Source: Steve Watson | Infowars.com |
Researchers with three of the nation’s top Universities have concluded that TSA body scanners can be easily defeated by anyone with a modicum of know how, confirming what Infowars first reported two years ago, that the machines are useless.
Researchers at the University of California-San Diego, University of Michigan, and Johns Hopkins University presented their findings Thursday at the Usenix Security Symposium in San Diego. In essence, the machines, which are supposed to detect weapons, can be fooled by anyone hiding a weapon on the side of his or her body to render it invisible against the scans’ black background.
This finding corroborates what engineer Jon Corbett discovered for himself in 2012.
At the time, the TSA dismissed Corbett’s assertions, saying that the “machines are safe,” and urging the media not to even cover Corbett’s claims, derisively calling him “some guy” on the ” interwebs”.
However, not only has the latest research proved Corbett right, it has uncovered a whole host of vulnerabilities in the Rapiscan scanners. The Researchers were able to defeat the machines using all manner of tactics including using teflon tape to conceal weapons against the spine, installing malware on the scanner’s console that can spoof scans, and even just molding plastic explosives around the body to make it nearly indistinguishable from flesh in the machine’s image output.
One of the study’s authors, J. Alex Halderman, a University of Michigan computer science professor, noted that the findings highlight how poorly the machines were tested, despite TSA assurances.
“These machines were tested in secret, presumably without this kind of adversarial mindset, thinking about how an attacker would adapt to the techniques being used,” said Halderman.
“They might stop a naive attacker. But someone who applied just a bit of cleverness to the problem would be able to bypass them. And if they had access to a machine to test their attacks, they could render their ability to detect contraband virtually useless.” he added.
The researchers say that they found so many flaws in the scanners that they are not revealing all the methods they used to defeat them, for fear of giving ideas to would be attackers. “We’re not trying to to provide recipes to attack actual devices in the field,” said UCSD researcher Keaton Mowery.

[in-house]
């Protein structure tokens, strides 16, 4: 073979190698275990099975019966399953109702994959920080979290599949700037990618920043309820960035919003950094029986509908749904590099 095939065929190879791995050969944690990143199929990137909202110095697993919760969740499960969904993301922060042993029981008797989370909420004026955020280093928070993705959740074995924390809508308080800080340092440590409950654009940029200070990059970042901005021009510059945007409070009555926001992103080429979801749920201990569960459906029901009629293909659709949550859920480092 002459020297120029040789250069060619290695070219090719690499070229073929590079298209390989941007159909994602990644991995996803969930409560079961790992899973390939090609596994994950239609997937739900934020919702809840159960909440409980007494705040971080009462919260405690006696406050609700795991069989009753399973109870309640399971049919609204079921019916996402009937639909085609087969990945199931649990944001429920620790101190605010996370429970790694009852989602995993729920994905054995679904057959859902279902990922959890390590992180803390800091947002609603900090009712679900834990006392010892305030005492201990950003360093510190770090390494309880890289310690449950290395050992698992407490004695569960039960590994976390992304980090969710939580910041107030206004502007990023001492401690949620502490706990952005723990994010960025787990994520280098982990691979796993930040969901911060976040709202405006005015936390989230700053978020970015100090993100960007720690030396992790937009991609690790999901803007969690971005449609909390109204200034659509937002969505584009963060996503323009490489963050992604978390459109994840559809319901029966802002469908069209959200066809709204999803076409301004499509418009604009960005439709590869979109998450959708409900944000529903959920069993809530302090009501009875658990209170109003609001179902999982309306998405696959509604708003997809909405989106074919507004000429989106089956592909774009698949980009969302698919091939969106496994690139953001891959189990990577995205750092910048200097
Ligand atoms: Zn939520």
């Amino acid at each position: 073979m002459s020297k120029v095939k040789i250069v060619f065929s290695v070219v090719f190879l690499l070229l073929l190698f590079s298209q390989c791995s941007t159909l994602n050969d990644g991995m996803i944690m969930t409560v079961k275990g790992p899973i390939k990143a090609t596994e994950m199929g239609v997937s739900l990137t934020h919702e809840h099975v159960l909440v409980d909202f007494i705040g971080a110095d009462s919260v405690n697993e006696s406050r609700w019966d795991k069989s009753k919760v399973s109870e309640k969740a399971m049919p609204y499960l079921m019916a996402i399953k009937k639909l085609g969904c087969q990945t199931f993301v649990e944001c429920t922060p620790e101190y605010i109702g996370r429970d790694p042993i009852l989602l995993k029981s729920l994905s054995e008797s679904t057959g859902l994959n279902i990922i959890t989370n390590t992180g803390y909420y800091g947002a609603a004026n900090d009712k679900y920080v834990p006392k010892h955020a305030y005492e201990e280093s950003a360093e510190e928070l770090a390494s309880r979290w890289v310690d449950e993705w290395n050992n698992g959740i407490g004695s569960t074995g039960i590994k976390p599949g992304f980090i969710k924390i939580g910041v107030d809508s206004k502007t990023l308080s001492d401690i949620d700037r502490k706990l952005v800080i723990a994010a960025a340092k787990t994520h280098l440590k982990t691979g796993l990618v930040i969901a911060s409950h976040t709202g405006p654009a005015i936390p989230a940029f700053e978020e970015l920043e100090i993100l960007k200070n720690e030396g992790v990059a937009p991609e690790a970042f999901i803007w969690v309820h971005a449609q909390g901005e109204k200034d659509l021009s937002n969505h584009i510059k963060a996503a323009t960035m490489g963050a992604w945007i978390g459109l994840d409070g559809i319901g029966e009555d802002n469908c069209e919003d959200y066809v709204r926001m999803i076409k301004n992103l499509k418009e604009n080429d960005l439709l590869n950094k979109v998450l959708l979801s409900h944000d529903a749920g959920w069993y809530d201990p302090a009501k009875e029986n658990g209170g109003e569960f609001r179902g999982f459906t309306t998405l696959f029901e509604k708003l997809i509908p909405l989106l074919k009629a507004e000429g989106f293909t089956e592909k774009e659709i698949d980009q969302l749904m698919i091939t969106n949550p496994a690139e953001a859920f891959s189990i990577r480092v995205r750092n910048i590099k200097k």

One of the most disturbing findings came via the installation of malware on the scanner. This was done by picking the lock on the scanner’s cabinet and installing the malware on the PC inside. It enabled the researchers to selectively replace the scan of any passenger with a fake image.
A previous study by security firm Qualys also resulted in the same finding.
The researchers say that they notified both Rapiscan and the TSA about their findings months ago, but didn’t receive any feedback at all. Since the story has been picked up in the media this week, the TSA has issued a standard response claiming that “technology procured by the Transportation Security Administration goes through a rigorous testing and evaluation process.”
The new findings reveal exactly why the government was so reluctant to allow independent testing of the technology. Documents obtained by EPIC show how the TSA “publicly mischaracterized” findings of the National Institute of Standards and Technology (NIST), in stating that the agency had positively confirmed the safety of full body scanners in tests.
A recently discovered Homeland Security report also noted that federal investigators had “identified vulnerabilities in the screening process” involving the scanners.
A TSA whistleblower revealed earlier this year that even the trainers who taught screeners how to use the scanners knew that they did not work.
“They’re shit,” he said, shrugging. He said we wouldn’t be able to distinguish plastic explosives from body fat and that guns were practically invisible if they were turned sideways in a pocket.
We quickly found out the trainer was not kidding: Officers discovered that the machines were good at detecting just about everything besides cleverly hidden explosives and guns. The only thing more absurd than how poorly the full-body scanners performed was the incredible amount of time the machines wasted for everyone.
The scanners were deployed to more than 160 American airports beginning over four years ago at a cost of more than $1 billion. Recently, however, most of the machines were removed and mothballed following the surfacing of allegations that the manufacturer, Rapiscan, manipulated operational tests on the machines, and was unable to develop the privacy “stick man” software that masks naked images produced by the scanners.
Many of the machines have now found their way into state and local prisons in Iowa, Virginia and Louisiana, where they will be equally as uselsess. Sheriffs in Arkansas also received five of the machines recently. The remaining scanners are still gathering dust in a Rapiscan warehouse.
You’d think that this would be the end of the road for body scanners. You’d think that the government would learn a lesson from all of this. You’d also be wrong. Instead of laying the technology to rest, the TSA is seeking a new generation of more powerful body scanners.